(CNSNews.com) - It may not be tomorrow, but Senate Majority Leader Harry Reid (D-Nev.) says "something will happen" to force a Nevada rancher to obey a court order to stop grazing his cattle on federal land and pay his grazing fees.
"It's obvious that you can't just walk away from this," Reid said in an April 18 interview with a Nevada's KSNV-TV News 3 program “What’s Your Point?”
"You can't have a law that is -- we're a nation of laws, not of men and women," he said.
Reid noted that most cattlemen pay their taxes, pay their fees, and follow the law, but he said rancher Cliven Bundy didn't do any of those things.
Reid again denounced the 600 people who came to Bundy's ranch, armed with "sniper rifles" and "assault rifles," to defend the him and his family.
"So 600 people -- if there were ever an example of people who were domestic violent terrorist wannabes, these were the guys. And I think that we should call it that way."
Reid made it clear that he wasn't calling the Bundys domestic terrorists. "I said the people that came there were...And I said, if these people think they're patriots, they're not...If they're patriots, we're in trouble."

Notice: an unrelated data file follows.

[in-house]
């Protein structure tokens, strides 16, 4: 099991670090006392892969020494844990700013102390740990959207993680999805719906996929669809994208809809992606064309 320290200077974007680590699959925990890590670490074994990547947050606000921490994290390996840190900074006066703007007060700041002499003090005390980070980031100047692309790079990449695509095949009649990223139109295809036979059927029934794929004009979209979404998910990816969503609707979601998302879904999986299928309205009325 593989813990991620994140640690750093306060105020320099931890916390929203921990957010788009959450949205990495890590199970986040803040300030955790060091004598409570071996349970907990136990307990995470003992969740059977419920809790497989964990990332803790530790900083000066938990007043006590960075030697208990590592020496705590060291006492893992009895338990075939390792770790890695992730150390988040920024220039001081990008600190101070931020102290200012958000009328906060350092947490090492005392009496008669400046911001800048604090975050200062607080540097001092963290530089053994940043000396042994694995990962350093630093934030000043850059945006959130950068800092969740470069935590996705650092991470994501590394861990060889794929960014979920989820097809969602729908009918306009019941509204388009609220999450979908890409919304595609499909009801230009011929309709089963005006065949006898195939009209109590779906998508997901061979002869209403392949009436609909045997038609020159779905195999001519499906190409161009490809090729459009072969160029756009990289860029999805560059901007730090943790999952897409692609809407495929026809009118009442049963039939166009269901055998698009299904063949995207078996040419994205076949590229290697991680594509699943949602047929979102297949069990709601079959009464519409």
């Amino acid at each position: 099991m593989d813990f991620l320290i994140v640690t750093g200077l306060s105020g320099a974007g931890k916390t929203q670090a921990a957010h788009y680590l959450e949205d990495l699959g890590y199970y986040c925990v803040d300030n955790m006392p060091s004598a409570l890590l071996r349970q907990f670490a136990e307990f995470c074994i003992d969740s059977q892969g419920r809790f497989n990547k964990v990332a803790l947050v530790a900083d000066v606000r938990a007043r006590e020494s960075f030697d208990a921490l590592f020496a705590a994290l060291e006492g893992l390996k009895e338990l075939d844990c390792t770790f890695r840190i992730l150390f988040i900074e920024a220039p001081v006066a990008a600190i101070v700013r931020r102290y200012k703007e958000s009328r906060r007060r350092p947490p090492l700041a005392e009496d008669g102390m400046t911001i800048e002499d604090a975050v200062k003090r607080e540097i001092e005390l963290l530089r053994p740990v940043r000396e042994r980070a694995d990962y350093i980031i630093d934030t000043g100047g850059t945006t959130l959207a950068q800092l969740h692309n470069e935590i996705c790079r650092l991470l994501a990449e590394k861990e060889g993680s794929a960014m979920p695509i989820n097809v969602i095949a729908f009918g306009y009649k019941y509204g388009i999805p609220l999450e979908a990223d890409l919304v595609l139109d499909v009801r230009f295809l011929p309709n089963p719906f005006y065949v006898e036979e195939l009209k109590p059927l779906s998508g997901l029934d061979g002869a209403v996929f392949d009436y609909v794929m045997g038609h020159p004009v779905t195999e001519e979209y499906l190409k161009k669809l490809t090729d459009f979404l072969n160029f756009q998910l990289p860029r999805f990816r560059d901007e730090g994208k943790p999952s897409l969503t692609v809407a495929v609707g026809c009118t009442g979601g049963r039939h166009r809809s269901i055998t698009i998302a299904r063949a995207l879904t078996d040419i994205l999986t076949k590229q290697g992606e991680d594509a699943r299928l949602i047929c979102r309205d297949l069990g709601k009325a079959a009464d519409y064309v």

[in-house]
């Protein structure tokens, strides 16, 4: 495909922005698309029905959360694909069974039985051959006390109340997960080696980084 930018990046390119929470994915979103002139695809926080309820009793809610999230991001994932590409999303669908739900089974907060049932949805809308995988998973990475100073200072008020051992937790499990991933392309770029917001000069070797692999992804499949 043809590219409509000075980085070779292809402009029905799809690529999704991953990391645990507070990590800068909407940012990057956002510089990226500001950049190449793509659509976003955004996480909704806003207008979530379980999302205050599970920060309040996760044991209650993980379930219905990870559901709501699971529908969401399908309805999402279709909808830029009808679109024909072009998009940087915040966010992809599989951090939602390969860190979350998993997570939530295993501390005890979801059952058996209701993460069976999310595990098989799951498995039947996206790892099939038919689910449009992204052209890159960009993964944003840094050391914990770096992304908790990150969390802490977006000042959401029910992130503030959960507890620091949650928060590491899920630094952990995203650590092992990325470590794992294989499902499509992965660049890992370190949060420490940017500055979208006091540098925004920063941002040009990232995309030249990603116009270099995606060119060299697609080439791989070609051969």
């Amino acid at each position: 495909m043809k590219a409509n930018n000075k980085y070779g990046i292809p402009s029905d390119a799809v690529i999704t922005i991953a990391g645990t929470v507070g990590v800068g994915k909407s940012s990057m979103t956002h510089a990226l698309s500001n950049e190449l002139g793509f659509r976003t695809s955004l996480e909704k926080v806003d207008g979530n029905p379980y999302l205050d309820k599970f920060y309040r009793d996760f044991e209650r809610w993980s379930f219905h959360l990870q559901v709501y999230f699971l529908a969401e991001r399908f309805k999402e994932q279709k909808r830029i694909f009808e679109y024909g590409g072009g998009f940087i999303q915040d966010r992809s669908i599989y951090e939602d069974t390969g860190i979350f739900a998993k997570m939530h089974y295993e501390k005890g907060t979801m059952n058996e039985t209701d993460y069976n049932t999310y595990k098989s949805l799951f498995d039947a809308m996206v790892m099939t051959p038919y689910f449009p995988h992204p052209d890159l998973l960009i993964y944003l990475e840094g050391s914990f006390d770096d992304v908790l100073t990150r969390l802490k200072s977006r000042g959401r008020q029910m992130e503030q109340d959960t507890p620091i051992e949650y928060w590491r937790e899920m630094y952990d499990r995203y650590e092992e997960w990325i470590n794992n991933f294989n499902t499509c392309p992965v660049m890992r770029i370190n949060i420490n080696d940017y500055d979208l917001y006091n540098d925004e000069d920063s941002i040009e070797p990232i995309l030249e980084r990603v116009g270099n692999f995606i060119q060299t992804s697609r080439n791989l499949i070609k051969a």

Appearing on the program with Reid, Sen. Dean Heller (R-Nev.) called Bundy and his supporters "patriots," noting that there were veterans, Boy Scouts, even grandparents at the protest.
Heller said he was more troubled by the Bureau of Land Management "coming in with a paramilitary army" to round up the Bundy's cattle. "And to have your own government with sniper lenses on you made a lot of people very uncomfortable."
Heller is calling for congressional hearings on the standoff. He says the crux of the problem is the fact that the federal government owns 85 percent of Nevada lands, and he also expressed concern about armed wing of the government -- "200 armed men" moving on private citizens.
"I want to find out who's accountable for this," Heller said. "I hope someone at the BLM feels some accountability on exactly what happened, and I fear that there will be no answer to that question."
Heller noted that in the last 30 years, cattlemen have lost over half the rangeland on which their cattle can graze.
"That's because of climate change," Reid cut in. "We have wildfires that have decimated cowboy land."
Heller said rangeland burns precisely because cattle don't graze. Wait until the sage grouse is listed as an endangered species, Heller added. "I tell you, every cattleman here knows that...their lifespan of their occupation is short. Wait 'til the sagegrouse comes."